Unfolding over four tumultuous weeks in present-day Washington, D.C., Here I Am is the story of a fracturing Jewish-American family in a moment of crisis, set against the backdrop of an impending war in the Middle East.
This is a big spread, in other words, an ambitious platter of intellection and emotion. Its observations are crisp; its intimations of doom resonate; its jokes are funny. Here I Am consistently lit up my pleasure centers. Like Kedem kosher grape juice, it is also very sweet, in ways that later made me a bit ill ... Mr. Foer’s dialogue is so crisp you can imagine him writing for the stage ... This book offers intensities on every page. Once put down it begs, like a puppy, to be picked back up. But its insistent winsomeness cloys.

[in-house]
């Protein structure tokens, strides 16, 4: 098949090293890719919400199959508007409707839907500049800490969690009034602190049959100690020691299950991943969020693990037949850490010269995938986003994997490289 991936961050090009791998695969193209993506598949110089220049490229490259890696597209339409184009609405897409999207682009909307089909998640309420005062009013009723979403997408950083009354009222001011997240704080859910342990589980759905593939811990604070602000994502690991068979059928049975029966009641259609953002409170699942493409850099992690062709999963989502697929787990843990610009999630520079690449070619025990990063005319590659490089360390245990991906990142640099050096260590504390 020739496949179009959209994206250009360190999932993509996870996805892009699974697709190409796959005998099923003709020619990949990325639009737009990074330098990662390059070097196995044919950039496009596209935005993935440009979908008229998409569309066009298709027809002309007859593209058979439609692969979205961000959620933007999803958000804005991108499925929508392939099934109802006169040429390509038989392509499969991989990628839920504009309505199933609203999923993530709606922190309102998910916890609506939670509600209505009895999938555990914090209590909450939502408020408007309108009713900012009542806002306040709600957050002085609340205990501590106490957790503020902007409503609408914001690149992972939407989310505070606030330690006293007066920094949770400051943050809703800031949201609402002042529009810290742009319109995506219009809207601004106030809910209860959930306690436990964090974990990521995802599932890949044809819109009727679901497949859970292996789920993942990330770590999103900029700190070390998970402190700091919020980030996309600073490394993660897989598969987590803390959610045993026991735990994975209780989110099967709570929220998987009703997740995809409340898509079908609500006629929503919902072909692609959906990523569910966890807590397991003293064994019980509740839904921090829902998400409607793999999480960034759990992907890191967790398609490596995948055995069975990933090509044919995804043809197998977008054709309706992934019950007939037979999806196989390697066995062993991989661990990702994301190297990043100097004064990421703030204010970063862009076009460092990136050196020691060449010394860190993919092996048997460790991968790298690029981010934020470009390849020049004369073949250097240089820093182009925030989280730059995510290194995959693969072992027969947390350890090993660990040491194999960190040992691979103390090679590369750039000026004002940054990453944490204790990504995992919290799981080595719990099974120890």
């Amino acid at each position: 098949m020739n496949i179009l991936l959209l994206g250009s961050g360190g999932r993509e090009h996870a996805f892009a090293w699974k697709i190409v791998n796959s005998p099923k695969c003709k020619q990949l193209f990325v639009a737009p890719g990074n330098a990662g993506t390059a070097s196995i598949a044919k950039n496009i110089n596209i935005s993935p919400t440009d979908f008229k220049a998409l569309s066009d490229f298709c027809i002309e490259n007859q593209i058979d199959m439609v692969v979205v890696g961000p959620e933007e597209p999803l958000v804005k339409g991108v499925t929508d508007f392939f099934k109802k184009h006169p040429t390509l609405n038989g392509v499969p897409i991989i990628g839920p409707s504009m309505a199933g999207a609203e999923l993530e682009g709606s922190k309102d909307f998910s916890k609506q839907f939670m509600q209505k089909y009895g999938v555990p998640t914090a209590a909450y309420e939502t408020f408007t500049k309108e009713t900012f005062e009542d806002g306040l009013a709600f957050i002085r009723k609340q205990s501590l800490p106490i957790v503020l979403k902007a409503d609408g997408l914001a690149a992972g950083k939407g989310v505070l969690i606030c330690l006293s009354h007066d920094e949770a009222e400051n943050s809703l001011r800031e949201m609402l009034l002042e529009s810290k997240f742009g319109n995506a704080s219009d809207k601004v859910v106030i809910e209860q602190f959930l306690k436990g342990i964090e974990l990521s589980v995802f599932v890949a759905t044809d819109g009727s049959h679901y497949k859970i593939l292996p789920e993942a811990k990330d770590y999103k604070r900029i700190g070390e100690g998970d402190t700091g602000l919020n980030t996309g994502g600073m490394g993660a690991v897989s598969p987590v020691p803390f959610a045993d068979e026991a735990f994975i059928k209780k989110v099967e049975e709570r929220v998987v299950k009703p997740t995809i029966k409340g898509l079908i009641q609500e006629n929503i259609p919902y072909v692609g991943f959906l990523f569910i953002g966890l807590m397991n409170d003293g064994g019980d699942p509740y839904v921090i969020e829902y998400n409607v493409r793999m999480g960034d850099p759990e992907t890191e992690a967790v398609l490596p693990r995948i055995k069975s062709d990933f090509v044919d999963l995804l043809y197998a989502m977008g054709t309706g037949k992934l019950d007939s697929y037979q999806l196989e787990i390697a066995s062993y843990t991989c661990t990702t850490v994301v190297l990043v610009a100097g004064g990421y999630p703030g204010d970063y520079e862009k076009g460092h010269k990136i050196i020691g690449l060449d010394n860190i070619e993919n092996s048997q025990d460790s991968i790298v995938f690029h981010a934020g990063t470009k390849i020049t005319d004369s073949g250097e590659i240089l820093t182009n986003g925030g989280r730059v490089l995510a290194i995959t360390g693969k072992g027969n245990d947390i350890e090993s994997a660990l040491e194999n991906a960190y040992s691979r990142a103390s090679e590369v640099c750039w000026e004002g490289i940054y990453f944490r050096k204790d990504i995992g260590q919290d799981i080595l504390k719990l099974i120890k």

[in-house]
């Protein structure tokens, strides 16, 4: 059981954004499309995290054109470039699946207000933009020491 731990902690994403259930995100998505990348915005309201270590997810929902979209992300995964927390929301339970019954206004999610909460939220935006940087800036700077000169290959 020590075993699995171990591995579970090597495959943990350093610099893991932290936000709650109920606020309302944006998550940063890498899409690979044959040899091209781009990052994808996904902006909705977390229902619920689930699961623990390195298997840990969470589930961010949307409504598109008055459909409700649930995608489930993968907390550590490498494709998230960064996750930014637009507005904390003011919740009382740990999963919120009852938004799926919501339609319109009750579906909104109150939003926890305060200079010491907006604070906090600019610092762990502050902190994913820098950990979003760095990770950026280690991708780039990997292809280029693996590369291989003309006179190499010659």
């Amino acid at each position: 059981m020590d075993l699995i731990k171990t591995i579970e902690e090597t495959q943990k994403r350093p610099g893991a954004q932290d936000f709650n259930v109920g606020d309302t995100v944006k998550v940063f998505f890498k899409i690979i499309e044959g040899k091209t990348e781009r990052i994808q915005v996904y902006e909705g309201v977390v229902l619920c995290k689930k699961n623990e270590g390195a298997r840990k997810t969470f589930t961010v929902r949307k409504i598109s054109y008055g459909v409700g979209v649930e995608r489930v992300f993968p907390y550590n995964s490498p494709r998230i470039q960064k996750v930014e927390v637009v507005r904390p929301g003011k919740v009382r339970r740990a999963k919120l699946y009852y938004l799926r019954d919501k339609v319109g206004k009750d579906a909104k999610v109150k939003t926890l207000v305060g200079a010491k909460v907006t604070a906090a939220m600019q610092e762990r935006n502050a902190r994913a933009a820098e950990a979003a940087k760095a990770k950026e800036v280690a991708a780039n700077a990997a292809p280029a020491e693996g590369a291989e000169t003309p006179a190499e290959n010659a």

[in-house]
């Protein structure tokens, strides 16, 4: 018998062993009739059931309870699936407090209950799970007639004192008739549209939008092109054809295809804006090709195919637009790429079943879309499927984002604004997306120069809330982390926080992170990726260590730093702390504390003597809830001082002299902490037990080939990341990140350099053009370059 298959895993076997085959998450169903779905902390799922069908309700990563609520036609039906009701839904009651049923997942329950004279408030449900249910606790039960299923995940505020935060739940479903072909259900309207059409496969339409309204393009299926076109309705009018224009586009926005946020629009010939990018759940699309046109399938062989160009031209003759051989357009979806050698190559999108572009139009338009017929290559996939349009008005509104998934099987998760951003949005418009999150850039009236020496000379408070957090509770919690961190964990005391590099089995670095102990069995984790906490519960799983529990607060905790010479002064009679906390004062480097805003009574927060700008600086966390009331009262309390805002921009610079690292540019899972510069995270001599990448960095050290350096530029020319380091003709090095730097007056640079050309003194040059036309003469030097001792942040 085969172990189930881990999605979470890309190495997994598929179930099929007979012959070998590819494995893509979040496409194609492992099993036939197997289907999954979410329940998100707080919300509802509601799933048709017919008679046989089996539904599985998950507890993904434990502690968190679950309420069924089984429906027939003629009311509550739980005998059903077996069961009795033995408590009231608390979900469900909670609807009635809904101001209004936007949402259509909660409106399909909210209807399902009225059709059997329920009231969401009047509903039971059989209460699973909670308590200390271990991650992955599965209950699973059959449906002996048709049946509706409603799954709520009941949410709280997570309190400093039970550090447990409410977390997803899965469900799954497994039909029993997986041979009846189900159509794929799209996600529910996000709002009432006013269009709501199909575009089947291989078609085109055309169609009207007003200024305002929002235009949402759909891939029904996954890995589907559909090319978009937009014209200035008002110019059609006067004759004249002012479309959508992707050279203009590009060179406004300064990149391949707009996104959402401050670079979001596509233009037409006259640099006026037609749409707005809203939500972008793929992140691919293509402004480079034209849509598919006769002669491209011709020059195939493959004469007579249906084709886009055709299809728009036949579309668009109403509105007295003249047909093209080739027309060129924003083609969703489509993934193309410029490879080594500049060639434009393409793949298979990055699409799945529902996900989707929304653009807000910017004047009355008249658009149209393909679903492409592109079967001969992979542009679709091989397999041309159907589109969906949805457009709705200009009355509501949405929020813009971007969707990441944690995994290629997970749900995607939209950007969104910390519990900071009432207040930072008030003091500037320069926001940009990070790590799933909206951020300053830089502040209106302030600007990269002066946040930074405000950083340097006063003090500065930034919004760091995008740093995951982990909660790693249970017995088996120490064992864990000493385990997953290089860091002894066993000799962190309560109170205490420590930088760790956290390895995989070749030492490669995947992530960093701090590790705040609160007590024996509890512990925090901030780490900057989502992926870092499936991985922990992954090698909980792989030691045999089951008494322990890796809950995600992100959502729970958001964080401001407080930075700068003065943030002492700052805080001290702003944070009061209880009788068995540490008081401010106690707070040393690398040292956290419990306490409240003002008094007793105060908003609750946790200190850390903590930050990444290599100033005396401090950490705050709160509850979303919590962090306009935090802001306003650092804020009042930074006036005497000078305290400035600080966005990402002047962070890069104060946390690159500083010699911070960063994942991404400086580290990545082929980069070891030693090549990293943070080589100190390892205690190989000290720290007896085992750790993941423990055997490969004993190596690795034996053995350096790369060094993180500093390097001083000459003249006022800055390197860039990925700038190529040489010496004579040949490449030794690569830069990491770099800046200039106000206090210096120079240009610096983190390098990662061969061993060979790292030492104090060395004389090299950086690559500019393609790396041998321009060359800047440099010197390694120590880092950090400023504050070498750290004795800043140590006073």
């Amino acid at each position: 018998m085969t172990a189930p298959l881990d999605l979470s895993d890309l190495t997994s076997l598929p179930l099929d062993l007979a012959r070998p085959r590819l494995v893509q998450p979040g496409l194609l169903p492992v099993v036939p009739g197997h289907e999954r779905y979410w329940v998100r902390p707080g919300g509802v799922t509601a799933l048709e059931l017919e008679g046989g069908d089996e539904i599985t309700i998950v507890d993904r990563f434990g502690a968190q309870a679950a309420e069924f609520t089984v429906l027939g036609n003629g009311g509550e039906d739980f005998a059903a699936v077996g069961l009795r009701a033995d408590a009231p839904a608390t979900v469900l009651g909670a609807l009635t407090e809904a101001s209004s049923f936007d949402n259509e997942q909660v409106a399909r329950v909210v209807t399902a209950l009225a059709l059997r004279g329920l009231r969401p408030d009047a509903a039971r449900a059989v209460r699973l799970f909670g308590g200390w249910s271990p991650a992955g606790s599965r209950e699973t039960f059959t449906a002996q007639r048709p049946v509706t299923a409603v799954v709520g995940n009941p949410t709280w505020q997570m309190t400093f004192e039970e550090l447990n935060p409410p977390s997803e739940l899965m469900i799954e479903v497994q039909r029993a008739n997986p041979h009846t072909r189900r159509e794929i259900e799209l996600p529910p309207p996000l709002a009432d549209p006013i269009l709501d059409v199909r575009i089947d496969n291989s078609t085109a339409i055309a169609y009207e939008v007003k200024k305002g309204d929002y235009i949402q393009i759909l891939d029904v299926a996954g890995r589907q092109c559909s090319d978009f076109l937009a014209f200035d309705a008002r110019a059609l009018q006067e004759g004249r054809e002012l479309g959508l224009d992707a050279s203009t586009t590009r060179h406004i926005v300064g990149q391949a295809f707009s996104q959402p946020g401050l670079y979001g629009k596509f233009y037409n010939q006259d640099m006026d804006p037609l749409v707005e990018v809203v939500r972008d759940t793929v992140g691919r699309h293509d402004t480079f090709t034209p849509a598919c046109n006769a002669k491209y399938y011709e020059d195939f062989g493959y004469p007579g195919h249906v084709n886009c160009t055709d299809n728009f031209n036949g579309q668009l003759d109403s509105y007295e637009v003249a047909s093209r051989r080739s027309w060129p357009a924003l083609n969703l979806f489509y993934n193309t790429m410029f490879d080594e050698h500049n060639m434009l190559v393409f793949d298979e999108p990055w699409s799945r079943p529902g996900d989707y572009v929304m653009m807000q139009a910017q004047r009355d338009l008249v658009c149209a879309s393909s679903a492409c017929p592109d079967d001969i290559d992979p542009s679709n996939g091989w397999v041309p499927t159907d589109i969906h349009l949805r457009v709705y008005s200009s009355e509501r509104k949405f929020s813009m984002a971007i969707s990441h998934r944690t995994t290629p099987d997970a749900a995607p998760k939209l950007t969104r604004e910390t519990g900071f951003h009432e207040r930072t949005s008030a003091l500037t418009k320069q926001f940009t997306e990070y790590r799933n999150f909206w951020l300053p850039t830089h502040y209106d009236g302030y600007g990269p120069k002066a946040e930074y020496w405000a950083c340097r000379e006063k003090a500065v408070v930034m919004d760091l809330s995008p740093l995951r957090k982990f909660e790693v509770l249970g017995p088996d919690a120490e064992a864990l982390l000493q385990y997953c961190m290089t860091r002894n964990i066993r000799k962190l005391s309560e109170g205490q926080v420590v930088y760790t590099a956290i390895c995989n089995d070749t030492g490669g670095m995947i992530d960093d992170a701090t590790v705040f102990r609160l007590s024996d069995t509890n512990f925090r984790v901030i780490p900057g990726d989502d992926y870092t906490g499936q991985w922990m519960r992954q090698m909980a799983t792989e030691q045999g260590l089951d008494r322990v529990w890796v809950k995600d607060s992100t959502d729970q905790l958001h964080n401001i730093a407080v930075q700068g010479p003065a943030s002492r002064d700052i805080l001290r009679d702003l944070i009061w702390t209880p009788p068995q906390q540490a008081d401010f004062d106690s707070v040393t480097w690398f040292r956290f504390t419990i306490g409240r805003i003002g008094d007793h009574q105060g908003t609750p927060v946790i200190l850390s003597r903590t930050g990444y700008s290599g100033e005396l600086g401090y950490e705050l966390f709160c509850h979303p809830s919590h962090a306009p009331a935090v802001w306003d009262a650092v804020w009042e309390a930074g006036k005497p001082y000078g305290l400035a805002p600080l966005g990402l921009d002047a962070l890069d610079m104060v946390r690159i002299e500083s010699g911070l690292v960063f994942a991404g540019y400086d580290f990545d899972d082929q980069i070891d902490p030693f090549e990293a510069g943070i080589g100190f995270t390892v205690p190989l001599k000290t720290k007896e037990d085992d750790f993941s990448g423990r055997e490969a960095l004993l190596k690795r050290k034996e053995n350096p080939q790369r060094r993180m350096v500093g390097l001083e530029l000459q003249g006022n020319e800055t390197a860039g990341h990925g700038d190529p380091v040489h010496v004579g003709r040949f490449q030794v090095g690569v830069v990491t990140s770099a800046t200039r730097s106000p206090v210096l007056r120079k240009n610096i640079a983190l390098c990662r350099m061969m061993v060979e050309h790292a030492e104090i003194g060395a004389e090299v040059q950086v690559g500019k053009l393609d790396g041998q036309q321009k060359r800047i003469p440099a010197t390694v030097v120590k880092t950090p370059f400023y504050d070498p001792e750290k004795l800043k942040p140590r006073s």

Perhaps without meaning to—because really, who would set out to do such a thing?—Foer has made a significant contribution to the emerging literature of the Gen X male’s midlife crisis. Here I Am belongs in the diffident, self-conscious company of Ben Lerner’s 10:04 and Sam Lipsyte’s The Ask ... despite his overly demonstrative efforts to be fair to her, Julia is finally a bit of a cipher. She’s the cold mom, the distant wife, the skeptical spectator in the circus tent of big-boy feelings ... Here I Am is a maddening, messy, marvelously contradictory novel.
...joyless prose about joyless people...I fear that it never occurred to Foer that his precious creations are, in fact, insufferable ... For Foer, [Judasim] is a carapace into which he retreats whenever the fundamental business of writing fiction true to life surpasses his abilities of observation ... Foer’s greatest failing in Here I Am, far more grave than its cynical reliance on ethnic kinship, is writing that is as incoherent as a curbside preacher.